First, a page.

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Christian Heitz

Question:

Question on water harvesting:
With all these sudden downpours of rain how to stock and use the rainwater to lighten the cost of keeping a well watered garden.

by Christian Heitz on 18 Sep 2008
Elaine Jarvis

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Answer:

Dear Mr Heitz,

A beautiful garden does not have to increase your water bill.

When you water your garden your bank account is not the only thing to diminish. Increasingly landscapes are putting a burden on the communities’ water table and rationing is becoming a common annual phenomena. However, economising your water does not have to mean depriving your borders.

First water wisely, this means not too little nor too much. New plantations the first year for instance, will require a little extra water but ‘spoiling the baby will ruin the man’ so keep the watering to the strict minimum.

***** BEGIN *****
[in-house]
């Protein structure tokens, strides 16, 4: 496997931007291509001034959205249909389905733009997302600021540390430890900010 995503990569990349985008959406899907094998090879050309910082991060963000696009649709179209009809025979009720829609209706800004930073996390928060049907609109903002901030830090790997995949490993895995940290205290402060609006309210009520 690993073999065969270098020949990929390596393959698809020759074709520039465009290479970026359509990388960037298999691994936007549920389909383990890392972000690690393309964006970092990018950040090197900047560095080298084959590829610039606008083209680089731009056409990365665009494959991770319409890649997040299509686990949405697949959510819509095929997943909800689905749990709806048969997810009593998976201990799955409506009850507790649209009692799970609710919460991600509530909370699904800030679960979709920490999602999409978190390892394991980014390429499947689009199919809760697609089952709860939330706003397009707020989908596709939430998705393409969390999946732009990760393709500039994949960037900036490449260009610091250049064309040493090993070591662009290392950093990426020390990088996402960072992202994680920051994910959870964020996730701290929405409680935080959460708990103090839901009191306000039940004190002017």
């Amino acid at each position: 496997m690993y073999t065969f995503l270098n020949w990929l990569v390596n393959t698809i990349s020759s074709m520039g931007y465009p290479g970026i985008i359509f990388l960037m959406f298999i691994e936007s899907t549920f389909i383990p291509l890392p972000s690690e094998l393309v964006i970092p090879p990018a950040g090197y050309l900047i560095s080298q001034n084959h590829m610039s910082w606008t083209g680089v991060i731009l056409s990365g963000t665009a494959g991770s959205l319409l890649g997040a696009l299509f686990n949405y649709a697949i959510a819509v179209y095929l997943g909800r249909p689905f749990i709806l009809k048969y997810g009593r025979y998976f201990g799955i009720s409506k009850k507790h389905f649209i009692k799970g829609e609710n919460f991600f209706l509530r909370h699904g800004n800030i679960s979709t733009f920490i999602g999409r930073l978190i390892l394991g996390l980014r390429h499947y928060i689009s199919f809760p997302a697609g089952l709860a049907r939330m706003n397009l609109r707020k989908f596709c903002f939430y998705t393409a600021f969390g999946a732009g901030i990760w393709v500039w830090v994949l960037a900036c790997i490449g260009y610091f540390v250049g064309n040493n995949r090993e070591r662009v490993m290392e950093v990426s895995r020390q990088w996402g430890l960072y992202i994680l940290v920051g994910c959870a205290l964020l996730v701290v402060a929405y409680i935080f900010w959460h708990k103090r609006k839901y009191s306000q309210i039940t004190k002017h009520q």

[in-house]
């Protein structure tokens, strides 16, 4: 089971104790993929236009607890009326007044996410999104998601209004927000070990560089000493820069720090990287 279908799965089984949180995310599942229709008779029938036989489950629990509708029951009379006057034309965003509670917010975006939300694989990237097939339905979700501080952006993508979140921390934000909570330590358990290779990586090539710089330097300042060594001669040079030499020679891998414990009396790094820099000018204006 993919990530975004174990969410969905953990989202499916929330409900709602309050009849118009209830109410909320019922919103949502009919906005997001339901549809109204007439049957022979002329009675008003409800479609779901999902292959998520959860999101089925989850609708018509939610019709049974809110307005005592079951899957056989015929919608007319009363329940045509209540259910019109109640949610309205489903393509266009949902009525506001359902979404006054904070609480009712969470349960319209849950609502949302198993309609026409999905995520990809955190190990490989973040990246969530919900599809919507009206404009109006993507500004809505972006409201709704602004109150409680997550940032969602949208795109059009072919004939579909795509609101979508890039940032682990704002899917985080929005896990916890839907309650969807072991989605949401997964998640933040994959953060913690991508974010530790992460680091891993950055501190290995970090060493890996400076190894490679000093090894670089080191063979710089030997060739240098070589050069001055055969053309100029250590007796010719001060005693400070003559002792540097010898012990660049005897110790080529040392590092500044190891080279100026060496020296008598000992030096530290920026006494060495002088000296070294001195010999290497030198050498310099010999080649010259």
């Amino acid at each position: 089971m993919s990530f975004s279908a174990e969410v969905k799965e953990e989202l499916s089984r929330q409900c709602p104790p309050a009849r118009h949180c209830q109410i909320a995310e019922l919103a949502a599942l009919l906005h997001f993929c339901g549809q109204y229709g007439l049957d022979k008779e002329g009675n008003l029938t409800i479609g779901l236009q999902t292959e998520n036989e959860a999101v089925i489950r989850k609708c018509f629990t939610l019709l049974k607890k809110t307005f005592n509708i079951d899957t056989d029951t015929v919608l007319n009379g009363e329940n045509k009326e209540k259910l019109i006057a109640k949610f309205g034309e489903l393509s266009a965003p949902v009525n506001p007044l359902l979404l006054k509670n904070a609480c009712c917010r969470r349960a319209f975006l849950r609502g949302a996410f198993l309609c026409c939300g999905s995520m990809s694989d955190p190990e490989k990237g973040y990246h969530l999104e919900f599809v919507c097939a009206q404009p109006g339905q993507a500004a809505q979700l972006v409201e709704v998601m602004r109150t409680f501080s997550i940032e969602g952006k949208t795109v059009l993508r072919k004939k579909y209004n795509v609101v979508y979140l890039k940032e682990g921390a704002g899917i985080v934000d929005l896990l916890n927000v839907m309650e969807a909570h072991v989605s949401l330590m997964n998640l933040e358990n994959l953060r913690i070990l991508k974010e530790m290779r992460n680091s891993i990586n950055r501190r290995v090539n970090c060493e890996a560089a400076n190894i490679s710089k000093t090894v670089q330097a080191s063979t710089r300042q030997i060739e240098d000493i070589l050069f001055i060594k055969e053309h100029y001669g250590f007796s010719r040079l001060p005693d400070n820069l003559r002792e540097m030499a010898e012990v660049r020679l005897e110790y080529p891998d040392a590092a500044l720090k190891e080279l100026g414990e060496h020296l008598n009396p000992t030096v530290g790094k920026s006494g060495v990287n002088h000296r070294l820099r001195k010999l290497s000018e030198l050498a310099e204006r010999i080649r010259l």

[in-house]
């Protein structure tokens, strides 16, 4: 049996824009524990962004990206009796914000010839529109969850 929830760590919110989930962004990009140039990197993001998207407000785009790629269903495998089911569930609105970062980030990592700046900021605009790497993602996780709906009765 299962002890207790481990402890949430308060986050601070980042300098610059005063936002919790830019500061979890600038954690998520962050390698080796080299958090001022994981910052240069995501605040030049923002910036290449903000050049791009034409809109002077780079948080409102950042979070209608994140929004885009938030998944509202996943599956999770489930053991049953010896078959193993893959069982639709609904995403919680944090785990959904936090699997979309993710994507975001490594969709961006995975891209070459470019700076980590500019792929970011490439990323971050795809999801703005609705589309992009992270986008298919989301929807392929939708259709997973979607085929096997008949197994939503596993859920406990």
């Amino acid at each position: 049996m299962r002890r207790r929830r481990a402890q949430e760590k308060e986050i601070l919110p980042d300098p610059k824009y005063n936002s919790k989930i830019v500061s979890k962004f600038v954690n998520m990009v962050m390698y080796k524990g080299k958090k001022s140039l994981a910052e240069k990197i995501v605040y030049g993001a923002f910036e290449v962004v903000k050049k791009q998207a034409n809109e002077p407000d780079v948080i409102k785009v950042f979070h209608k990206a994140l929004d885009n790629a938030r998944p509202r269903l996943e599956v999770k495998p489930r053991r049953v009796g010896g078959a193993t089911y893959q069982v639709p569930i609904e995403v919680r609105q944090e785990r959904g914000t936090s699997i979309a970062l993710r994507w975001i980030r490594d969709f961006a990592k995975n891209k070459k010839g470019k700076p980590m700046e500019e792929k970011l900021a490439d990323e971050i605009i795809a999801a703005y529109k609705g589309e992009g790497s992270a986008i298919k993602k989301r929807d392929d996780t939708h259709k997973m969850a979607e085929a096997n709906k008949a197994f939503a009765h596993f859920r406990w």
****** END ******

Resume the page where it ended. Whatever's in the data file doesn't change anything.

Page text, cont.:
Invest in a rain water gauge and a collector from your roof gutter. It can be a simple wooden barrel, or an attractive terracotta jar. You can write to me at elaine@jardinjarvis.com for more detailed hints and tips for recycling, harvesting rain water while creating a more eco-friendly landscape.

I have for many years designed gardens to include sustainable solutions for managing rainwater and drought. Rain gardens can be included in sustainable garden designs as a way of managing flash floods and excessive rainfall.

Essentially, a rain garden is a planted depression that is designed to absorb rainwater runoff from impervious surfaces such as paving and driveways. They are of particular importance in urban garden designs where the proportion of impermeable surface is likely to be higher than in rural areas

It is regrettable that there is no real financial incentive to implement grey water recycling systems at the moment. A part of the problem may be that this technology is quite new; however, as the current water supply system becomes more unreliable with the changing climate, water harvesting will become more of a necessity and less of a luxury.

Act now is my advice!

Best regards

Elaine

www.jardinjarvis.com

by Elaine Jarvis

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